The man who killed 26 people in Sutherland Springs, Texas, was able to buy a gun because the Air Force didn’t report his violent history. Now, a top U.S. Army general said his branch of the military has the same problem.
Gen. Mark Milley, the Army chief of staff, admitted that “10 to 20 percent” of Army criminal cases don’t get relayed to the FBI.
“We have a significant amount of omissions,” Milley said. “There are gaps and failures on our part.”
This is not a new problem, although the Texas shooting has brought it to the forefront for tragic reasons.
An inspector general’s report said each service branch had significant failure in sharing data and trial results–back in 1997.
“[The shooting] clearly tells us that wee need to tighten up as well,” Milley said. “That could ave been any one of the services, not just the Air Force.”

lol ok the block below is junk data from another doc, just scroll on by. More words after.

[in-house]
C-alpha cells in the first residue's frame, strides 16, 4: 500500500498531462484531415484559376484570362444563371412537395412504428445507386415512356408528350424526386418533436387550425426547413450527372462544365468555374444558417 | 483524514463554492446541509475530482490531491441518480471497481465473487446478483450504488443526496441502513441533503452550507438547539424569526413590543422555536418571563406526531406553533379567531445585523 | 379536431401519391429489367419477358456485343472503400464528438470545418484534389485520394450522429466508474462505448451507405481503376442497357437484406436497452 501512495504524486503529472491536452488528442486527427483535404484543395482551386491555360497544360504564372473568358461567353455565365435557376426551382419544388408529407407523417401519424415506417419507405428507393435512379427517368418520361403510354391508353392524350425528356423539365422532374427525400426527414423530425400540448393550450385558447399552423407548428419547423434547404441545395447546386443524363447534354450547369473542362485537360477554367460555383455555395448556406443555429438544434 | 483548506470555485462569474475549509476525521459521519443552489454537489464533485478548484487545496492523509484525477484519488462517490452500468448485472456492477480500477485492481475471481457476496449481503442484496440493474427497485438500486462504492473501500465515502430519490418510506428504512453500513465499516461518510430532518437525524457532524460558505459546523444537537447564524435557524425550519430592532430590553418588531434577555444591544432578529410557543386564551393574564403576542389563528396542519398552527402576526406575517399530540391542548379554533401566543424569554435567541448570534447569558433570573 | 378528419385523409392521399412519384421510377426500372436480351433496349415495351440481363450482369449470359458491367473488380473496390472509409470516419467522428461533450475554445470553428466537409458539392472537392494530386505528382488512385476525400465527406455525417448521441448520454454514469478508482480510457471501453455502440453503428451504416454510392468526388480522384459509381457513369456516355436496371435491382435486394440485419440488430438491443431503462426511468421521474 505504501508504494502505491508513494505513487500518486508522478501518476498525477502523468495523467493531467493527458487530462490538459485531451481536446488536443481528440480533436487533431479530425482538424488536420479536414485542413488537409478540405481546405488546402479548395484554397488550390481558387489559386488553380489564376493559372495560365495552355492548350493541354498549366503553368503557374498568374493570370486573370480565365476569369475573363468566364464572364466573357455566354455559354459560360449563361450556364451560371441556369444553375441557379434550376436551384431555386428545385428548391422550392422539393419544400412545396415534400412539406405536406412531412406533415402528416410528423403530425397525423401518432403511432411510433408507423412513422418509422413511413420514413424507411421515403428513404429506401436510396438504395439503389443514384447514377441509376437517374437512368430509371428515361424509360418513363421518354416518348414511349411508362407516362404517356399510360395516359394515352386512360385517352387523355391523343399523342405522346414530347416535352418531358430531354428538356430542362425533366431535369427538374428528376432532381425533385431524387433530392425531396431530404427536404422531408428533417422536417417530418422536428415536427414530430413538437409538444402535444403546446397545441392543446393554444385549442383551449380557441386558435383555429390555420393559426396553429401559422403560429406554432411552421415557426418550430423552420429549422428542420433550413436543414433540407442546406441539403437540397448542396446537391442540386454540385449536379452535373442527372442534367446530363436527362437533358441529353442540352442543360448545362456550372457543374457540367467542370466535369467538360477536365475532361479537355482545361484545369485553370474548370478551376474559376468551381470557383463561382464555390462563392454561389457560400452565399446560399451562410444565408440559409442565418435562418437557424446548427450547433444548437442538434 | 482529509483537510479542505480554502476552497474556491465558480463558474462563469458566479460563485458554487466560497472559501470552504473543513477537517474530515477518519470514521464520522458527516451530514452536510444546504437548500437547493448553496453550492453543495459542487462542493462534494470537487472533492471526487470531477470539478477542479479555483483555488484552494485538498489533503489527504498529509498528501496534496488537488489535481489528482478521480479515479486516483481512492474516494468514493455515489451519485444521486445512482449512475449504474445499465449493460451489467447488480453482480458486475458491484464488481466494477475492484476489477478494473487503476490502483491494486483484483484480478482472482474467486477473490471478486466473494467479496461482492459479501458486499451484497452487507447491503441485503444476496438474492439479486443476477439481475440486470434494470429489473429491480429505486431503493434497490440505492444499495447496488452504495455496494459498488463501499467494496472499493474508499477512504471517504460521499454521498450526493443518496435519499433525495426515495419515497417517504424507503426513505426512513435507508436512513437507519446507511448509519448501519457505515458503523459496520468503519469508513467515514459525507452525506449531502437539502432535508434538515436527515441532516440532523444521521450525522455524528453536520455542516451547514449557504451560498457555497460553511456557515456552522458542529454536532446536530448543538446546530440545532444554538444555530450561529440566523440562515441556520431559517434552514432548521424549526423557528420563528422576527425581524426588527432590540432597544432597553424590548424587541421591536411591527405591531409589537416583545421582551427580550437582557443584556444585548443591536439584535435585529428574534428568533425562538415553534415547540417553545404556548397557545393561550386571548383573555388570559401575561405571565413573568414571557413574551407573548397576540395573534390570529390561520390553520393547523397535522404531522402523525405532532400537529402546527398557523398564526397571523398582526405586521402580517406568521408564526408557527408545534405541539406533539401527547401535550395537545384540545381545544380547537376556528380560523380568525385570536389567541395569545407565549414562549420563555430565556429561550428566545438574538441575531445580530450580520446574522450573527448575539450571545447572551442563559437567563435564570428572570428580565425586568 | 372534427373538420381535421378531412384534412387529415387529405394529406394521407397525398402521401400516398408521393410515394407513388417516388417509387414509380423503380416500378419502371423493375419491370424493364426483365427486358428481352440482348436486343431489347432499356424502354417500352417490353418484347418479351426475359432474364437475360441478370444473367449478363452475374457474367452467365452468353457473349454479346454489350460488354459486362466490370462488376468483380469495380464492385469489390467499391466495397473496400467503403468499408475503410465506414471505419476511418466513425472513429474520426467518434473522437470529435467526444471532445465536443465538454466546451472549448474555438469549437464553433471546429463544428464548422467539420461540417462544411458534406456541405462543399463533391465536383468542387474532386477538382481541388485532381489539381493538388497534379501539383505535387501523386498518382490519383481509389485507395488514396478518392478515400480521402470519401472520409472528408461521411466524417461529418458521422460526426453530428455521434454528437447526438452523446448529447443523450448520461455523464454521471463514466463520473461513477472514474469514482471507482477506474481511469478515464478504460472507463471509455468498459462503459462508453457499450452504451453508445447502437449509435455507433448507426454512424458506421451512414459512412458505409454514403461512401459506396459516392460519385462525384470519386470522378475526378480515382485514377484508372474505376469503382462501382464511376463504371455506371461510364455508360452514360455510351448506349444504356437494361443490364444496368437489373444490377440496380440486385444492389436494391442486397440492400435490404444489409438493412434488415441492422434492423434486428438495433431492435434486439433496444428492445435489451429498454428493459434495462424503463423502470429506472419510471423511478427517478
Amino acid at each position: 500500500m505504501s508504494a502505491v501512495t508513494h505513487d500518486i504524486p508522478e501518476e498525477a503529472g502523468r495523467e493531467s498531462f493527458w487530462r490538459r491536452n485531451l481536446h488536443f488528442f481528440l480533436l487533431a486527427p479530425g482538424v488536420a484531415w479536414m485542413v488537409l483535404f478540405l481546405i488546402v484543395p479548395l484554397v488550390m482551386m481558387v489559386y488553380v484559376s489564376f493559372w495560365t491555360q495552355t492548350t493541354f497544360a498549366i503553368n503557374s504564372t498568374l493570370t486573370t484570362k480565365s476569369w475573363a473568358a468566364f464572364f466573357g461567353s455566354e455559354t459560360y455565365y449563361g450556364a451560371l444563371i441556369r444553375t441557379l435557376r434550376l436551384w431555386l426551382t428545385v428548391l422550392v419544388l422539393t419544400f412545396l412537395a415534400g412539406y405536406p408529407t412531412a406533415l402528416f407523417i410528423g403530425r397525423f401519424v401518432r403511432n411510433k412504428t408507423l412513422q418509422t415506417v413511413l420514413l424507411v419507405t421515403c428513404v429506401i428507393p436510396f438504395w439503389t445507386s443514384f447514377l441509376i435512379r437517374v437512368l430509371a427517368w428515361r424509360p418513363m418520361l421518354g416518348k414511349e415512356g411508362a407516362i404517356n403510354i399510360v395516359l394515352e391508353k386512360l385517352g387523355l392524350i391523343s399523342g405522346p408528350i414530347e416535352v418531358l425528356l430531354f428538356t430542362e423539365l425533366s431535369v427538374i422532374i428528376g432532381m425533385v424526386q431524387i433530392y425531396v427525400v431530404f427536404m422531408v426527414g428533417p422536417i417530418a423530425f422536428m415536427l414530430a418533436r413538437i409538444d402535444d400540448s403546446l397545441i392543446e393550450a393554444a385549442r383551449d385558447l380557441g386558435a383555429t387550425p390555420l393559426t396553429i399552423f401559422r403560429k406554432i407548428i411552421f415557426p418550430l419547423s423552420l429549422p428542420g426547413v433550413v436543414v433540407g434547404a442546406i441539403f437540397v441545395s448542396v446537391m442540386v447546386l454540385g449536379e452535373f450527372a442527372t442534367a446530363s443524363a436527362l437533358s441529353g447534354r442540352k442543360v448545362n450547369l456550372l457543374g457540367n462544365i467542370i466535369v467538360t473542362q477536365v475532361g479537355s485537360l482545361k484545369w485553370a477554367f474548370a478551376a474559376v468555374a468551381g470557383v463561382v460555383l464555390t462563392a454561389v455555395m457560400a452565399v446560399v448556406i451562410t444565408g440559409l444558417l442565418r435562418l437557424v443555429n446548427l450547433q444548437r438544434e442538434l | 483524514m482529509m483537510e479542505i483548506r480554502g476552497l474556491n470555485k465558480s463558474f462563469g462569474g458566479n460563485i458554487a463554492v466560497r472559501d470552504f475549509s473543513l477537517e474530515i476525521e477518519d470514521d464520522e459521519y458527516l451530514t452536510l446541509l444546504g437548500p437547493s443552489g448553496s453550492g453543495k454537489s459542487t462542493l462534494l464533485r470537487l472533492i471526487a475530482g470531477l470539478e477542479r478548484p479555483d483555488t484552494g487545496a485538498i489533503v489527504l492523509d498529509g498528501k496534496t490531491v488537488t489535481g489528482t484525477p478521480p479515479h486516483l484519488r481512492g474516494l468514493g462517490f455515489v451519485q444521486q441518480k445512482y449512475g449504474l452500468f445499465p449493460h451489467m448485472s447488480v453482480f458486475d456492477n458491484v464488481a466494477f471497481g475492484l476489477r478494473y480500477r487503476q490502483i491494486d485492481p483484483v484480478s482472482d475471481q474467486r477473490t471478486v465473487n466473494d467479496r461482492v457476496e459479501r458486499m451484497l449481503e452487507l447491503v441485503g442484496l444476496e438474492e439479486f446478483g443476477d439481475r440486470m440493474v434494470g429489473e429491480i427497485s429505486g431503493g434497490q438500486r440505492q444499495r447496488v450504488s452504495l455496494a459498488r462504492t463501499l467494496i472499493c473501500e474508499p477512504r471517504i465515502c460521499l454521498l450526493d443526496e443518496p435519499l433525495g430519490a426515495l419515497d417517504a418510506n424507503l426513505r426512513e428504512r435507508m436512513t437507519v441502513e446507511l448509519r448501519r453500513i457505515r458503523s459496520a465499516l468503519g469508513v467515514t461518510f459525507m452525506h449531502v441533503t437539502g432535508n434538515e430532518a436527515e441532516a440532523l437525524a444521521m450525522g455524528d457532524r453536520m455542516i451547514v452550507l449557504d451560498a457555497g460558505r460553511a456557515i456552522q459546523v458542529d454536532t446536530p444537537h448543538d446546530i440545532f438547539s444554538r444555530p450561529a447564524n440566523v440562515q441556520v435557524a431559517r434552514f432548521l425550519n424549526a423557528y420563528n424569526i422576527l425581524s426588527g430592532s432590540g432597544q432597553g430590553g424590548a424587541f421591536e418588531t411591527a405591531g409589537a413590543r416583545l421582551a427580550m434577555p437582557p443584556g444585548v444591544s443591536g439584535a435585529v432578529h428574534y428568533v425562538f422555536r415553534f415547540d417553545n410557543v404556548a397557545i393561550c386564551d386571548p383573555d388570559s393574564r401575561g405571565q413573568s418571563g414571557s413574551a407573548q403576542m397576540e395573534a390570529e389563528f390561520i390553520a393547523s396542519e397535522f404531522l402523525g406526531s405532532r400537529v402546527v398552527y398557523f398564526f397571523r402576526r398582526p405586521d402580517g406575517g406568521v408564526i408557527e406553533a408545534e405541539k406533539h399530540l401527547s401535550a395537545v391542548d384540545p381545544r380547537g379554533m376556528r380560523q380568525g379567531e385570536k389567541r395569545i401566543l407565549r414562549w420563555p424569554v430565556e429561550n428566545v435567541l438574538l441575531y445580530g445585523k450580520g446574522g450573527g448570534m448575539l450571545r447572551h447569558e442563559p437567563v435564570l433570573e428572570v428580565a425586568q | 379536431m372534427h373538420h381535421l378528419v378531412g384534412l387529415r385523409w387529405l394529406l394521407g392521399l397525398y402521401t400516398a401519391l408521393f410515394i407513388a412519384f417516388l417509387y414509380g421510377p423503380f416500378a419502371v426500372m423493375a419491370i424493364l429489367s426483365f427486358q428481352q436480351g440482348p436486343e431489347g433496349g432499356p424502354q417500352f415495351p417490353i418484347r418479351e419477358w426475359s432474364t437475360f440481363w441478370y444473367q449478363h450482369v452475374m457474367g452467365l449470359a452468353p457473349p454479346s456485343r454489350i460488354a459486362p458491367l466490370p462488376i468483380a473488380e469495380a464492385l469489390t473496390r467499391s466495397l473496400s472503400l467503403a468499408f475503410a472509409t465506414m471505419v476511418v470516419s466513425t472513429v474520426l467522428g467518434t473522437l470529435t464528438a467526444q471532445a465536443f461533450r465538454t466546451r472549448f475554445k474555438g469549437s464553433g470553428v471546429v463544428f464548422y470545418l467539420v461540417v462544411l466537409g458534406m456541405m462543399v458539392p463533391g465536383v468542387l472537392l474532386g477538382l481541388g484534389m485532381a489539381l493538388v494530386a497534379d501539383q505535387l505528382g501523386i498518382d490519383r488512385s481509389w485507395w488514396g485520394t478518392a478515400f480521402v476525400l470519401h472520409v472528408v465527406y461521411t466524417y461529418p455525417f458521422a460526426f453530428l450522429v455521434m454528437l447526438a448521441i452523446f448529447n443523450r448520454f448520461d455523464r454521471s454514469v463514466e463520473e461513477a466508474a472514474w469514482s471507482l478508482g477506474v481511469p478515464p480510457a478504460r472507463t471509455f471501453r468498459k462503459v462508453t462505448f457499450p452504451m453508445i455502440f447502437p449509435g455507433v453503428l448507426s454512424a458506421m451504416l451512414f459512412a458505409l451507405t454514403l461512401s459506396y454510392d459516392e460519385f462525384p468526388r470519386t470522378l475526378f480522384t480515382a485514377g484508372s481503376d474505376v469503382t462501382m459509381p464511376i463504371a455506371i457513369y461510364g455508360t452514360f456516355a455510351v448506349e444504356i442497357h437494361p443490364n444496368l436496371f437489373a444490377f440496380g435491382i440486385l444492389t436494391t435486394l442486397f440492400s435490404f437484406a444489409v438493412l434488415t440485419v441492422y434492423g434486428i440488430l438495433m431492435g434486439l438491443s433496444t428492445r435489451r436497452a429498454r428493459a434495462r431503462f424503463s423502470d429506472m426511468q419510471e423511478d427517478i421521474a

The Pentagon’s Office of the Inspector General is conducting a full investigation into the processes for sharing information on criminal behavior with the FBI, at the request of Secretary of Defense Jim Mattis.
The Texas church shooter, Devin Patrick Kelley, was convicted of domestic assault in 2012 while he was a member of the Air Force. That conviction, had it been reported to the FBI by the Air Force, Kelley wouldn’t have passed the background check when he tried to purchase a gun.